3 benefits of stargazing

3 benefits of stargazing

Campfire with starry night sky above by Jordan Steranka via Unsplash

"Experiencing the night sky...triggers a host of physical and psycological benefits, from boosting creativity and lowering stress to making us care more about the  wellbeing of our planet."

- Jo Marchant, Author, The Human Cosmos

Although studying the science of awe is in its early stages, emerging results suggest this emotion has multiple benefits for a healthy life, society and planet. Stargazing is one of the best ways to experience awe and photos of the starry night sky are often used to trigger feelings of awe in scientific research.

Creativity and curiosity

Scientists studying the emotion of awe – “the feeling of being in the presence of something vast that transcends your understanding of the world” – have found that it makes us more curious and creative. Their research showed that after people had experienced awe, they could remember details of a short story better. Rather than relying on assumptions, they paid attention to what actually happened. People also came up with more original examples in tests and took more time tackling difficult tasks. Experiencing something beyond our comprehension seems to gift us the ability to break out of our everyday thinking and assumptions, see the world afresh and come up with new ideas.

Health and quality of life

Studies have also shown that people who have experienced awe are happier and less stressed, even weeks later. The cytokine system is part of the immune system. Cytokines are chemical messengers produced by cells in damaged tissue that triggers an inflammatory response that kills pathogens and heals wounds. However, a hyperactive cytokine response – such as the cytokine storms seen in severe COVID-19 cases – where too many cytokine messengers are produced and the body starts attacking itself, can make someone chronically sick and vulnerable to disease. Although the research is in its early stages, when scientists looked at the relationship between the cytokine system and various positive emotions, they found that of all the positive emotions, only awe seemed to show reduced levels of cytokines.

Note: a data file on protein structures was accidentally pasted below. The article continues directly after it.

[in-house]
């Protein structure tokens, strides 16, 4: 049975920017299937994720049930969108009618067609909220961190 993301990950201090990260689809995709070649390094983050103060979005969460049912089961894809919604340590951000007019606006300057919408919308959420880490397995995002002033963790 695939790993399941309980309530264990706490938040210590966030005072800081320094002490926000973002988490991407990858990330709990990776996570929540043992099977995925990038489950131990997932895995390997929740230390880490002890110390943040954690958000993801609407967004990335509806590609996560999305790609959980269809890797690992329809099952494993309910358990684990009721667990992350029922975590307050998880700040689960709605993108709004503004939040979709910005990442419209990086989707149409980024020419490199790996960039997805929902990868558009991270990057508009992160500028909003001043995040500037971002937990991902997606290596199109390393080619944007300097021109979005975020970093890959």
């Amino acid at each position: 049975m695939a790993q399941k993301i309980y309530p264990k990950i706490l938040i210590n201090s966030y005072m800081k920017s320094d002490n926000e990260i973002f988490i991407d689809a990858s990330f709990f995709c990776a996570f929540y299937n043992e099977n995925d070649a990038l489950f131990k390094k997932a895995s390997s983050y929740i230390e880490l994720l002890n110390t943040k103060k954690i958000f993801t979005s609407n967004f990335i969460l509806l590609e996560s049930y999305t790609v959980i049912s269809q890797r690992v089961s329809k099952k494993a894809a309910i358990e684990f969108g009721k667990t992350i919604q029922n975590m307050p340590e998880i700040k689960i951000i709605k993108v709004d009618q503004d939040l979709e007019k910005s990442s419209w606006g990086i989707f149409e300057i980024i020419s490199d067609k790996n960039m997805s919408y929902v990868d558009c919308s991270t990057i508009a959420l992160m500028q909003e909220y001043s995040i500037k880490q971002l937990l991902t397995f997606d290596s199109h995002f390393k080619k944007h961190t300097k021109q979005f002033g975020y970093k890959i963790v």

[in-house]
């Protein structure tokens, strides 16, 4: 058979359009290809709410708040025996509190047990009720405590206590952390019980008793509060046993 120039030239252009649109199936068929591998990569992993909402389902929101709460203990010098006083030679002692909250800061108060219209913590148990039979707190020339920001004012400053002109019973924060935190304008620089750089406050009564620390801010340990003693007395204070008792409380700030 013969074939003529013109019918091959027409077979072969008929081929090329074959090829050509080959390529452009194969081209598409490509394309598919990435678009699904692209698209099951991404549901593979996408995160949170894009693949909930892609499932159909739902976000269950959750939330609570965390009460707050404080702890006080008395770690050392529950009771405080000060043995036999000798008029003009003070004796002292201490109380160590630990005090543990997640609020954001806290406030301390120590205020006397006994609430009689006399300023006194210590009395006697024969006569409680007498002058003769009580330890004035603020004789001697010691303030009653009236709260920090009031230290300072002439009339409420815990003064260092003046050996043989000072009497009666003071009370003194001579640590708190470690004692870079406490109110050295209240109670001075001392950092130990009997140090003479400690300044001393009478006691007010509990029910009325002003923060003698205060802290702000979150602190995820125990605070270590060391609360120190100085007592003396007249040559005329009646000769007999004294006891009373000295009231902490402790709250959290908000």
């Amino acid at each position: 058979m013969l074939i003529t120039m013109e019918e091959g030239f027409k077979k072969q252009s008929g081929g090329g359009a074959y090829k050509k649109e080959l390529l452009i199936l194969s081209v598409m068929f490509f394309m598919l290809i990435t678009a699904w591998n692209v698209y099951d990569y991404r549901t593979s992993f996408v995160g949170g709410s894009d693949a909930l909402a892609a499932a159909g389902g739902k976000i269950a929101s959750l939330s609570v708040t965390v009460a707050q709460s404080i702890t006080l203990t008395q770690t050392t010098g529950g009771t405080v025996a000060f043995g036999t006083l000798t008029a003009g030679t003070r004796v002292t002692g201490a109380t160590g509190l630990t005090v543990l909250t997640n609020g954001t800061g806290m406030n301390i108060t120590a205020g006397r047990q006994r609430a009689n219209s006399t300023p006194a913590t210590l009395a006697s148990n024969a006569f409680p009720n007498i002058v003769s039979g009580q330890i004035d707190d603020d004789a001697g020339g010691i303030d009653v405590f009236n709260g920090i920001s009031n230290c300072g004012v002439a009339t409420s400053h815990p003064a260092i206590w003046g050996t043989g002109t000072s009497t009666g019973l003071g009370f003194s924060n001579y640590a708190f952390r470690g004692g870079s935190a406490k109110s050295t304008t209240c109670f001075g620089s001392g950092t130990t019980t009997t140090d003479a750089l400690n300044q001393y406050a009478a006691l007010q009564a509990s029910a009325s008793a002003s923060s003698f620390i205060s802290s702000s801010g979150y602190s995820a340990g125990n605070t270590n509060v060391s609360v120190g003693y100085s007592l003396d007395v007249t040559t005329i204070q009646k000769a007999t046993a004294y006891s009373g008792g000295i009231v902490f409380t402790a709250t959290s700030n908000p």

Feeling more connected

Viewing the night sky is a way to connect with something greater than ourselves. To realise we are part of something much bigger – so vast we can barely comprehend it. This realisation helps to take us out of ourselves and focus on a bigger picture. Momentarily, our worries and anxieties fade and we begin to feel more connected to each other and to the messy, beautiful universe in which we find ourselves.

Awe research has shown this feeling of connectedness has an impact on our actions, making us more ready to help others. In one experiment, one set of volunteers were asked to look at a tall tree for two minutes – long enough to induce a feeling of awe - and another set were asked to look at a science building for two minutes. Afterwards, each set of volunteers witnessed a faked accident where a person fell and dropped pens all over the floor. The volunteers who looked at the tree picked up more pens than those that looked at the science building.

Other studies have found that awe—more so than emotions like pride or amusement—leads people to cooperate, share resources, and sacrifice for others, all of which are requirements for our collective life.

As you look at the stars above, think about those that exploded billions of years ago and created the atoms that make up you and me. In our shared atoms, we are part of everything and everyone. We are all connected. We are stardust.

If you'd like to try stargazing but aren't sure where to begin keep an eye out for my upcoming FREE night sky nature journaling project (December 2022) by signing up to my email newsletter, the Stardust Journal, or go ahead and buy the Stars & Stories Winter Stargazing Adventure Pack - a beautiful digital pack with all the information and support you need to take yourself (and your partner and family if you wish!) on an awe-inspiring journey to a corner of the Northern Hemisphere's night sky. 

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